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The perspective on “clockwise”

With a blog with the name “tymshft,” it makes sense to consider how time is communicated.

At this point, some of you are looking at me and shaking your head. “You just check it on your phone, stupid!”

Some people realize that I’m talking about clocks – you know, those things that show you three or four numbers that tell you what time it is.

However, some people – not all of you – realize that I’m thinking about something completely different. While the thing that I’m thinking about was called a “clock,” it would never display a time such as “12:35” or “1:47.” In fact, although this clock had numbers on it, no number was greater than 12. (For the moment I’ll ignore clocks with “numbers” such as XII – I realize that some heads are spinning already.)

So how could a clock display the proper time if it didn’t have any numbers greater than 12?

Now I suspect that my older readers are looking at me and shaking their heads. “You just look at the hands, stupid!”

But how do you explain clock hands to someone who has never seen them? I will attempt to do so in the next two paragraphs.

Imagine a circle in which the numbers 1 through 12 are arranged around the circumference of the circle. Now imagine that there are two sticks that point out from the center of the circle – a short stick and a long stick. These are called “hands.” (Don’t ask me why.) Let’s start by looking at the short “hand.” This represents the hour. If it’s pointing at the number 12, then it’s 12:00. If it’s pointing at the number 1, then it’s 1:00. If it’s between the 12 and the 1, then we have to look at the long “hand.” This represents the minute. Let’s take a deep breath, because this is where the math comes in. When using the minute hand, everything has to be multipled by five. If the minute hand is pointing at the 1, then it’s five minutes after the hour. If the minute hand is pointing at the 9, then it’s forty-five minutes after the hour. But if the minute hand is pointing at the 12, then it’s zero minutes after the hour.

So what does this mean? This means that if your clock says “12:00,” the older clock would have the hour hand (again, the short hand) pointing at the 12, and the minute hand also pointing at the 12. If your clock says “12:05,” then the older clock’s hour hand points at the 12, and the minute hand points at the 1. If your clock says “12:42,” then the hour hand is between the 12 and the 1, and the minute hand is between the 8 and the 9.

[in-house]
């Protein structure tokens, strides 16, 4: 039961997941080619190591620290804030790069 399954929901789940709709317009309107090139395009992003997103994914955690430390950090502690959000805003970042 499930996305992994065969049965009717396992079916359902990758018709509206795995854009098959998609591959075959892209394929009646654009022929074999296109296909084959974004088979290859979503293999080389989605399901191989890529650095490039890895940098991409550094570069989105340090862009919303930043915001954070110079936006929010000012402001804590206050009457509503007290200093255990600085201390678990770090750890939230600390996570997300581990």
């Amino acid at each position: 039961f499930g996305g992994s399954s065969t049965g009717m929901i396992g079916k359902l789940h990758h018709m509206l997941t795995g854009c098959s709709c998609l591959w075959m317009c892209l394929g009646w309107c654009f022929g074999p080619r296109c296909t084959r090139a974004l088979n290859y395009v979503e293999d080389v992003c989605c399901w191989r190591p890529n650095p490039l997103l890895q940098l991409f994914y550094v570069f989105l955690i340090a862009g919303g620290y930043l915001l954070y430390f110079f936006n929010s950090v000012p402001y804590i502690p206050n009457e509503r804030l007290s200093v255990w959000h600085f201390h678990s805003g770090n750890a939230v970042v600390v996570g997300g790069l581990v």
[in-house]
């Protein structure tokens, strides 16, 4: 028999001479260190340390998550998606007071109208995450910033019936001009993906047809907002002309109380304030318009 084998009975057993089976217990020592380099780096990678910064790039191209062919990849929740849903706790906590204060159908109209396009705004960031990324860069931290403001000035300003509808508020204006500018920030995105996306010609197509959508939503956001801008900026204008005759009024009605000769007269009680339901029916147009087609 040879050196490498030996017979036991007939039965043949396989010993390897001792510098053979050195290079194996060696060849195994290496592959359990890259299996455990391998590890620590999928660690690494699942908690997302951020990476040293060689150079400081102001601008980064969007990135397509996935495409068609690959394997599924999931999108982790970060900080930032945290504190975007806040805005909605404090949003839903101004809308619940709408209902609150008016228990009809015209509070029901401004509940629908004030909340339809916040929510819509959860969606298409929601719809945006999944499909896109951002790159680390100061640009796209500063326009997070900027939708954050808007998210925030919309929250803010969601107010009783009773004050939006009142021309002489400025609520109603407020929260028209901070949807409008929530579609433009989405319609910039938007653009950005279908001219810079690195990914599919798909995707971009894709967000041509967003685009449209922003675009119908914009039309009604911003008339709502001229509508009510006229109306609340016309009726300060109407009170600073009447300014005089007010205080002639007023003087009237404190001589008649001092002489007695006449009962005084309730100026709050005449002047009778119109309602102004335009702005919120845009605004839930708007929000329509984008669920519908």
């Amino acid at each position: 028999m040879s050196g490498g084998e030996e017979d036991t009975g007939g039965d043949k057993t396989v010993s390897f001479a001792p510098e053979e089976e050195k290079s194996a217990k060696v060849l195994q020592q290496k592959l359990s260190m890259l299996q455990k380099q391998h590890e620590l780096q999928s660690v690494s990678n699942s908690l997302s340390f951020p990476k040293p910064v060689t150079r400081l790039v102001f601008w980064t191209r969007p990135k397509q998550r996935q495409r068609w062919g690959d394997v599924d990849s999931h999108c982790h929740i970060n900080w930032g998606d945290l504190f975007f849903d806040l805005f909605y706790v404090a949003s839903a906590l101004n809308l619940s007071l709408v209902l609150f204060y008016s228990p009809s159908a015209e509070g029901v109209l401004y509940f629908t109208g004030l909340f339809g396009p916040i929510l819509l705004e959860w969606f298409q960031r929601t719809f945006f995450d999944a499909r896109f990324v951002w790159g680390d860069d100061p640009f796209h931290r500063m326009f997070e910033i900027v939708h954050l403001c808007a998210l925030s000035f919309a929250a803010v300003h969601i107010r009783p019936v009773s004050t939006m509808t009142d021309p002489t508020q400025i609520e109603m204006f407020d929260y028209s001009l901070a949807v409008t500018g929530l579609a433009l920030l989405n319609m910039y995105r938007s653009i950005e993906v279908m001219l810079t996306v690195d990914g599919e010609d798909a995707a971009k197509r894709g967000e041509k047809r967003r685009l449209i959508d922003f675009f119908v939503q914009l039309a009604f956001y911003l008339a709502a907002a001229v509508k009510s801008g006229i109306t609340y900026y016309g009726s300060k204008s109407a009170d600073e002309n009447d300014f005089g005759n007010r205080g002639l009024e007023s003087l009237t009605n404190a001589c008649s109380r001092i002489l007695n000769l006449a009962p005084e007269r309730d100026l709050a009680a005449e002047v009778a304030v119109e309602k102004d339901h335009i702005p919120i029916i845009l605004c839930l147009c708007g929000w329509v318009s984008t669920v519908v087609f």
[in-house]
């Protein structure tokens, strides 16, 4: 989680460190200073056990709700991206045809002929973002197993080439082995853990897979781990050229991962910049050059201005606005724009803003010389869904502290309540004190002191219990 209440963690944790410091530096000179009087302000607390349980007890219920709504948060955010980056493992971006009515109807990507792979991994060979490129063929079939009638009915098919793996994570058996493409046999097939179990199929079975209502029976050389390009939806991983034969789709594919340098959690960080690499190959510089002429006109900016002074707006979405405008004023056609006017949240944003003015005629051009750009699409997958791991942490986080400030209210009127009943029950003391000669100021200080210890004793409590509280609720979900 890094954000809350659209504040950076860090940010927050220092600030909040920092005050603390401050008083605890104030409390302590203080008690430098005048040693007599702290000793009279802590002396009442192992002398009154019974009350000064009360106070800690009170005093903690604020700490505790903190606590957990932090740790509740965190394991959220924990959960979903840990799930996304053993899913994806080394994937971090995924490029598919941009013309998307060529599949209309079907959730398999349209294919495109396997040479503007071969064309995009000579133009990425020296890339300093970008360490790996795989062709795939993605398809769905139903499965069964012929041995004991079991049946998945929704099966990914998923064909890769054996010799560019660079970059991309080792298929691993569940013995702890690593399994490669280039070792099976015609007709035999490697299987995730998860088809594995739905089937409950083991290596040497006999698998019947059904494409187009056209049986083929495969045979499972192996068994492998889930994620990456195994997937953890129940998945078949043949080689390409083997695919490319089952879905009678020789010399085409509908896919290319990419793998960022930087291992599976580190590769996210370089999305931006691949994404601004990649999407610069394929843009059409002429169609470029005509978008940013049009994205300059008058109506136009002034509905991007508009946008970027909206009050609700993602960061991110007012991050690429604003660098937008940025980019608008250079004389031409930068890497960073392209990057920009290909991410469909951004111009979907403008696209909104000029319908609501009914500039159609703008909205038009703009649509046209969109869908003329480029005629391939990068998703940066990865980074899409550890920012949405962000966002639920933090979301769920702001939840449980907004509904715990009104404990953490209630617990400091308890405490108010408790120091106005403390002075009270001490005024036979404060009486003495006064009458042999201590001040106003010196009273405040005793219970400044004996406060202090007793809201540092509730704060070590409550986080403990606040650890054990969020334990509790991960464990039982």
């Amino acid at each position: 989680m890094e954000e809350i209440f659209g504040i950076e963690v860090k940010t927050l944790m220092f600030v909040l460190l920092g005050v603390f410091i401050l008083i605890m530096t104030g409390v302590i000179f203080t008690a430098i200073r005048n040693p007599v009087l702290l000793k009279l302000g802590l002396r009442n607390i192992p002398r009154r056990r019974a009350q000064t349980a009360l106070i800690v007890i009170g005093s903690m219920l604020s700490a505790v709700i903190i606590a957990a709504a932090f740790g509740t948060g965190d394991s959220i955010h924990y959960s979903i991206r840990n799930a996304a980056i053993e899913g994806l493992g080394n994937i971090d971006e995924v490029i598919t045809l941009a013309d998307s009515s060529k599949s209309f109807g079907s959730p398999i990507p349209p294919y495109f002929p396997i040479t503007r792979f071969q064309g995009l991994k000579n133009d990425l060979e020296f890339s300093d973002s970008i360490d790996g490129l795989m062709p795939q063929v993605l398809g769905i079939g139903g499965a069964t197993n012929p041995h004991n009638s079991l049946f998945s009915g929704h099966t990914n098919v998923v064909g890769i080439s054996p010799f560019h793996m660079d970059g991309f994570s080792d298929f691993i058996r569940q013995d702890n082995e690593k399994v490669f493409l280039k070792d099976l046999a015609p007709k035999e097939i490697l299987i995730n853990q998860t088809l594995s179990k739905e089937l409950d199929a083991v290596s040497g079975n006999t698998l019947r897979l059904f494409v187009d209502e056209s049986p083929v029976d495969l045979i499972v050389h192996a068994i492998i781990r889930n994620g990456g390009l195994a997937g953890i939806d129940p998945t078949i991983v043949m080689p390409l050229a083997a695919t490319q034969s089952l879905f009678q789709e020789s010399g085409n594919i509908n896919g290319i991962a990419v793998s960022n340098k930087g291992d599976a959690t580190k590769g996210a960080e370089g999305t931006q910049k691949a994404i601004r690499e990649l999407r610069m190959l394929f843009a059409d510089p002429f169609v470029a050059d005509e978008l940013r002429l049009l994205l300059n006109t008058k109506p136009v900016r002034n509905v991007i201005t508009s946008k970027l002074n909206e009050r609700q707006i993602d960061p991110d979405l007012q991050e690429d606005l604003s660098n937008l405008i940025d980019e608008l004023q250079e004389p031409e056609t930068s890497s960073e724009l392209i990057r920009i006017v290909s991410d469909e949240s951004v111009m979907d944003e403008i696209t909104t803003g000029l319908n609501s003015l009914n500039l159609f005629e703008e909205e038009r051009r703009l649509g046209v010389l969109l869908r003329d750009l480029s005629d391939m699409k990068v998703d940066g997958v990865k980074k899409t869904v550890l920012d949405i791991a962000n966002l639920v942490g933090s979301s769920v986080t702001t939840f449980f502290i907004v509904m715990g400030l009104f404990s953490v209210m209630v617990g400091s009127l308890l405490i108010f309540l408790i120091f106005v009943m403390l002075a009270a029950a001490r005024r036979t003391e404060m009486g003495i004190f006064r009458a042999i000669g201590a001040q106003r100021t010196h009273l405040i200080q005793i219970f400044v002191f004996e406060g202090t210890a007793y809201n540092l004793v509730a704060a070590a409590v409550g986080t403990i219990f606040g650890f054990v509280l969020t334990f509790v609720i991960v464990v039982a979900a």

For those of us who grew up with this time-telling system, it’s pretty intuitive. But if you’ve never seen a clock with hands before, the whole time-telling thing could baffle you for days, or weeks, or months.

But that’s not what I wanted to talk about.

On these older clocks, both the hour and the minute hand move around the circumference of the circle in a particular direction. And they always move in that direction, never reversing themselves to go in the other direction. That direction, naturally, is referred to as “clockwise.” And if you’ve never seen a clock, I haven’t the slightest idea of how to explain “clockwise” to you.

Now if you consider the opposite direction – in other words, moving around the circumference of the circle in the opposite direction from the clock hands – that direction is called “counter-clockwise.”

Once you understand the workings of a clock with hands, the “clockwise” and “counter-clockwise” directions are extremely easy to comprehend. You can use them at will to describe a number of things:

When you enter the building, you’ll be entering on the southwest corner. If you go clockwise in the main hall that circles the building, you’ll reach the Learning Center meeting room. I’ll be in there.

Ah yes, perfectly understandable – if you live in two dimensions.

Unfortunately, we live in three dimensions (except for Professor Nick Wheeler, who lives in seventeen dimensions).

To understand the problem, imagine a glass clock in the center of the hall. Look straight at the clock, and watch the clock hands move. They are moving clockwise.

Now go behind the glass clock and look at the hands.

In which direction are the hands moving?


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2 thoughts on “The perspective on “clockwise”

  1. klecu on said:

    Let me teach you something we learn in engineering: the right hand rule. Make a loose fist with your right hand, point the thumb up, and look down the thumb. Your fingers curl “counter-clockwise”. A lot of scientific conventions use the right hand rule, such as the direction of magnetic flux around a current-carrying conductor, the threads on a screw, or the positive angles on a polar graph. Clocks are one of the few things that go against the right-hand convention (unless you’re viewing from behind the face).

  2. Thanks for sharing the right hand rule. But since I’m left handed, wouldn’t my left hand be right?

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